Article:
Fifty-one percent of survey respondents described their driver shortage as “severe” or “desperate.” The survey garnered nearly 1,500 responses. - File photo courtesy Metro Nashville (Tenn.) Public Schools

Fifty-one percent of survey respondents described their driver shortage as “severe” or “desperate.” The survey garnered nearly 1,500 responses.

File photo courtesy Metro Nashville (Tenn.) Public Schools

The National Association for Pupil Transportation (NAPT), the National Association of State Directors of Pupil Transportation Services (NASDPTS), and the National School Transportation Association (NSTA) recently conducted a joint survey of America’s shortage of school bus drivers. The results confirm what many have been saying.

“As school districts across the country return to in-person learning and COVID continues to have an impact on education in general and school transportation scheduling and logistics in particular, the shortage of school bus drivers has become conspicuous,” said NAPT Executive Director Mike Martin. “But let’s be clear — this is not a new problem. Nor it is easy to solve.”

Here are the most significant findings of the survey, which garnered nearly 1,500 responses and has a level of precision for statistics that is +/- 2.5% at 95% confidence:

  • Every region of the country is currently altering transportation service due to COVID. Seventy-nine percent (79%) of respondents in the Northeast said they have altered service, 77% in the Midwest, 66% percent in the South, and 80% in the West.
  • Ninety-one percent (91%) of respondents said they have altered service to elementary schools, 90% have altered service to middle schools, and 83% have altered service to high schools.
  • Fifty-one percent (51%) of respondents described their driver shortage as “severe” or “desperate.” Roughly three-quarters of all respondents (78%) also indicated that the school bus driver shortage is getting “much worse” or “a little worse.”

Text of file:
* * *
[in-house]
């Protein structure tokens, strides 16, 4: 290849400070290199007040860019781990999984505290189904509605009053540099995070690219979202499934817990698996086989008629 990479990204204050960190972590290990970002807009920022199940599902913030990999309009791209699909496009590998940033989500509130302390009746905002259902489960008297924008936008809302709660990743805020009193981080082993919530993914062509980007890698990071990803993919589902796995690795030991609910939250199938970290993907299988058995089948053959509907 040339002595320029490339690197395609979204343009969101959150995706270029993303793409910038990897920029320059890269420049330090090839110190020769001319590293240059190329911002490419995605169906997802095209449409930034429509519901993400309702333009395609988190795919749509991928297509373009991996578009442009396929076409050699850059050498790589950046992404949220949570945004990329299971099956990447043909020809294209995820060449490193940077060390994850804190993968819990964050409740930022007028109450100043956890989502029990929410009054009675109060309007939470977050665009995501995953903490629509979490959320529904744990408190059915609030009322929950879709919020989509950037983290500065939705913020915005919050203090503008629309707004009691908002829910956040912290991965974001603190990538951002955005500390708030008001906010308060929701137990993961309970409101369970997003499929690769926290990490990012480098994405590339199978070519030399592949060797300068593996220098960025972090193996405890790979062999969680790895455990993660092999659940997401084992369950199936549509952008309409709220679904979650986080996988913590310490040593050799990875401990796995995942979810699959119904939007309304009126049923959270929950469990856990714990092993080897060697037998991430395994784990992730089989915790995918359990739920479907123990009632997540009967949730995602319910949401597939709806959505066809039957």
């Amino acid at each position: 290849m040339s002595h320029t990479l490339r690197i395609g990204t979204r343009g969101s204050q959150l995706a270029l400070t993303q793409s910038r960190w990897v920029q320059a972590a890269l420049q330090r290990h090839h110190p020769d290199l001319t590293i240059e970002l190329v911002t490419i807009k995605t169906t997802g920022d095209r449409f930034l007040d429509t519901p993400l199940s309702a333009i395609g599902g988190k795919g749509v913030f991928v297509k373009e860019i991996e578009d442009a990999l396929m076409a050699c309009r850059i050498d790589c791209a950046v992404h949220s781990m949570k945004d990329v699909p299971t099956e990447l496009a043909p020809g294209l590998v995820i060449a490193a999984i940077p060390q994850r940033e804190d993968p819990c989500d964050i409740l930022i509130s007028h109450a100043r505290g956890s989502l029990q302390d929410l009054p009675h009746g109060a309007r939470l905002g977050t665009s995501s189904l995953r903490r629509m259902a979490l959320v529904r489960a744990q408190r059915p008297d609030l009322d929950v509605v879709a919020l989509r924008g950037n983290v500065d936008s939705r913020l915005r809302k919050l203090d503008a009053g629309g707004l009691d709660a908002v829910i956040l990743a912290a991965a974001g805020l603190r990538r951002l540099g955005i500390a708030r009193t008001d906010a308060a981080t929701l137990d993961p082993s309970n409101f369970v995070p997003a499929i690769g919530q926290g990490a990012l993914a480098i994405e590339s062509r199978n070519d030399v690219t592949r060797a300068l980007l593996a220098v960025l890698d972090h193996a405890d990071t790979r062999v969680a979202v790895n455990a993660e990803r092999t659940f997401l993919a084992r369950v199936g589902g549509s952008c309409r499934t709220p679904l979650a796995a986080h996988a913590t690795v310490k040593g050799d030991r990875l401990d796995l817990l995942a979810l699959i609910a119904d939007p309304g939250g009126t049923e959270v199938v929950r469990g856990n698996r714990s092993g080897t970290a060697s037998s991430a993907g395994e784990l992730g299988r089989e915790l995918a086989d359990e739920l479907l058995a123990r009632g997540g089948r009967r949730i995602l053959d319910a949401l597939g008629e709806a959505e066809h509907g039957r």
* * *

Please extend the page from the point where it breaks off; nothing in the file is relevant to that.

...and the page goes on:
• Roughly two-thirds of all respondents (65%) indicated that bus driver shortage is their number one problem or concern. Only 1% of respondents indicated that bus driver shortage is not a problem for them.
  • The average number of days in the hiring process is 16, with the Northeast averaging 17 days, the Midwest and the South averaging 16 days, and the West averaging 22 days.
  • In a question that allowed for multiple answers, 50% of respondents said the rate of pay is a major factor affecting their ability to recruit and retain drivers, 45% cited the “length of time to secure a CDL,” 38% the “availability of benefits,” and 38% the “hours available to work.”

“While the industry seems to struggle with driver shortages each year, this year’s shortage has a different feel to it and having the data to really understand it is invaluable,” noted Ronna Weber, the executive director of NASDPTS. “We hear anecdotal reports all the time but being able to point to real information will ensure we are responding to this situation in the best manner possible for our members.”

NAPT, NASDPTS, and NSTA conducted the survey to determine the extent of bus driver shortages, whether the trend is getting better, or worse, and which solutions are being used to remedy the problem. Analyses were conducted to determine where the survey responses were significantly different among segments by geographic region, respondents’ job title, or size of the company/school district; how organizations recruit bus drivers, to understand more about the interviewing and hiring process; and what steps are being taken by companies and school districts to retain drivers

“This survey reaffirms individual feedback that we have heard from our members that both in-district and contract school bus operators are facing serious challenges with respect to staffing of the driver pool this fall,” Curt Macysyn, executive director of the NSTA, said. “While we are vitally concerned about the short-term implications of the shortage, our organization looks forward to engaging on potential solutions to address this vexing issue.”

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